But as long as the drilling and detailing work is still east of 41st and 10th Ave., there’s hope yet. Enter Senator Chuck Schumer. Over the weekend, Schumer sent a strongly-worded letter to New York leaders urging them to include the second station at 10th and 41st even if that meant cutting down on some of the more useless parts of the planned Hudson Yard development. William Neuman at The Times reports:

Mr. Schumer asked the city to postpone plans for a costly tree-lined pedestrian boulevard west of 10th Avenue and to direct money toward the station project, which was canceled because of escalating costs…[City spokesman John Gallagher] said about $560 million would be spent on land for the first phase of the boulevard and portions of the subway line, including a new station at 34th Street and 11th Avenue…

But in an interview, Senator Schumer said the city still had time to change course. “It seems so obvious that a second rail station is more important than a boulevard for economic development,” he said. “It’s not that the boulevard is a bad thing. It’s just if you’re faced with a choice, when there’s limited funds, you first do the infrastructure.”

I don’t have much to add to what Schumer had to say. The man is completely, 100 percent right. The city, if they’re really expected $60 billion in tax revenue, should be able to fund another subway station on an extension they wanted built in the first place.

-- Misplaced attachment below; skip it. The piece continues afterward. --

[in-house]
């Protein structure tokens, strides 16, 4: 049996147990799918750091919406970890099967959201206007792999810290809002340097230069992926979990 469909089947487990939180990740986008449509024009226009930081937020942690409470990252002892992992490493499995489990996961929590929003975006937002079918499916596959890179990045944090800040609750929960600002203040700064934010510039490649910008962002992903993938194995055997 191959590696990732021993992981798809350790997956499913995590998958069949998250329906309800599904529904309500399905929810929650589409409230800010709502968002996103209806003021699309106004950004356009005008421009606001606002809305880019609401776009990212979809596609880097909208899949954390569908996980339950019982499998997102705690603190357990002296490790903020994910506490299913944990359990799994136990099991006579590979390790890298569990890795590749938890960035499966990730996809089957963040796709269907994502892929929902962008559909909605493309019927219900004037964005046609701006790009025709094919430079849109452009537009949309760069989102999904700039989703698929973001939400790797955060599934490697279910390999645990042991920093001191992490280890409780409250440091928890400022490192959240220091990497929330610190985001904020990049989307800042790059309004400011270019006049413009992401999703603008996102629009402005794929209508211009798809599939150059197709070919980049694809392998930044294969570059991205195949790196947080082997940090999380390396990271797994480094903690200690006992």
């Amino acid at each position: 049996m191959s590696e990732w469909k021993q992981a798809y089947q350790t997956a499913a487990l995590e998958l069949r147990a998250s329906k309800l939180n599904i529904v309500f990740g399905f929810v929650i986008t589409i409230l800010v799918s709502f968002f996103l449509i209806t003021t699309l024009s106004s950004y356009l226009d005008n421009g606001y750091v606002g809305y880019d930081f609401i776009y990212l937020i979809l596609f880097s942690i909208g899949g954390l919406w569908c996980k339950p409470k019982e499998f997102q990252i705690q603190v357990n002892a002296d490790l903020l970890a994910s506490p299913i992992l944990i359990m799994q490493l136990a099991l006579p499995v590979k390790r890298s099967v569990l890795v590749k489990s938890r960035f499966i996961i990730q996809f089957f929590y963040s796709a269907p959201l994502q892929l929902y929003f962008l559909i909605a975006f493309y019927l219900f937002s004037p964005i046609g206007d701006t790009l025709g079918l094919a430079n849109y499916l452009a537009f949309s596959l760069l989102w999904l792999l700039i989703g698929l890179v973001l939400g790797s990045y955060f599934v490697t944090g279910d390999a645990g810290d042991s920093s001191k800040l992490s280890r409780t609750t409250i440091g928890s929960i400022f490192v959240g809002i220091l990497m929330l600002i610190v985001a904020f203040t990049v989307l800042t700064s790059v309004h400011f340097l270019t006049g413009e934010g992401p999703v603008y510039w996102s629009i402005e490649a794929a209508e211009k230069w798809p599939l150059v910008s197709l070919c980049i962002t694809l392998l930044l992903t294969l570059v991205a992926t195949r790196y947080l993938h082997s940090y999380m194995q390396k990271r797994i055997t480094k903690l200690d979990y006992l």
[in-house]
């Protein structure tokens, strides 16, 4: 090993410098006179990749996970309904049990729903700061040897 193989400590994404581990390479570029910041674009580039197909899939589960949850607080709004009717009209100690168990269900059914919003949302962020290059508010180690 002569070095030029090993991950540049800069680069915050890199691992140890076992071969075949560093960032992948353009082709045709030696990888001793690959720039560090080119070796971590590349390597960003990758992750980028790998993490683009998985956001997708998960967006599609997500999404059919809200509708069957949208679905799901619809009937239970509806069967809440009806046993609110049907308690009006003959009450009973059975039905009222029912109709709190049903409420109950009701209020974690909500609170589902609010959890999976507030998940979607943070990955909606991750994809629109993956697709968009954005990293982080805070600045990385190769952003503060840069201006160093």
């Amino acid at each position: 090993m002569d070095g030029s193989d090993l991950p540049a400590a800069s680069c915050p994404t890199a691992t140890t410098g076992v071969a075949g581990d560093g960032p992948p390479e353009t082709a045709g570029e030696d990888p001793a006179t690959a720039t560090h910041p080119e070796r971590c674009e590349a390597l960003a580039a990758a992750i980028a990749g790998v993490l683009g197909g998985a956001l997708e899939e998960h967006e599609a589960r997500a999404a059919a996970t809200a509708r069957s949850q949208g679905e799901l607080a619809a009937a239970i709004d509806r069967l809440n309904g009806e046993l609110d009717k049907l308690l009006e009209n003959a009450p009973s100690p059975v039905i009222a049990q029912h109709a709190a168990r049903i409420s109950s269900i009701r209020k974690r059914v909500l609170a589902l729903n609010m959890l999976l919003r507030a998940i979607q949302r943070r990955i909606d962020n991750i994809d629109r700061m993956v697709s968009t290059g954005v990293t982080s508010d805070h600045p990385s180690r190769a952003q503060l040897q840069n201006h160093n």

While city and MTA officials claim they may yet try to work something out, their responses to questions about potential overruns and future plans were vague at best. Meanwhile, Mayor Bloomberg outright dismissed Schumer. “Senator Schumer is never critical about anything. You must have confused him with someone else,” he said in response to Schumer’s letter. That’s not really the response I would expect from someone who could personally fund this entire 7 line extension.

Meanwhile, as construction goes, so goes politics. I’m sure this groundbreaking isn’t the last time we’ll hear about that stop at 41st St. and 10th. Hopefully, someone will come to their senses about it and just fund the whole thing. The city sure could use it.

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Scott December 4, 2007 - 9:40 am

Ahhh, the pointless extension to nowhere. If the city was serious about increasing access to the west-side, this should at least be extended to 14th street to allow L train and A-C-E riders to transfer. Or, why not extend this down to Battery Park City, which could certainly use a station given all the new residential construction just to the north of it. I know, I know, the issue is money. But if that is the case, it would make more sense to abandon the whole 7 train extension and pour those funds into the 2nd avenue subway.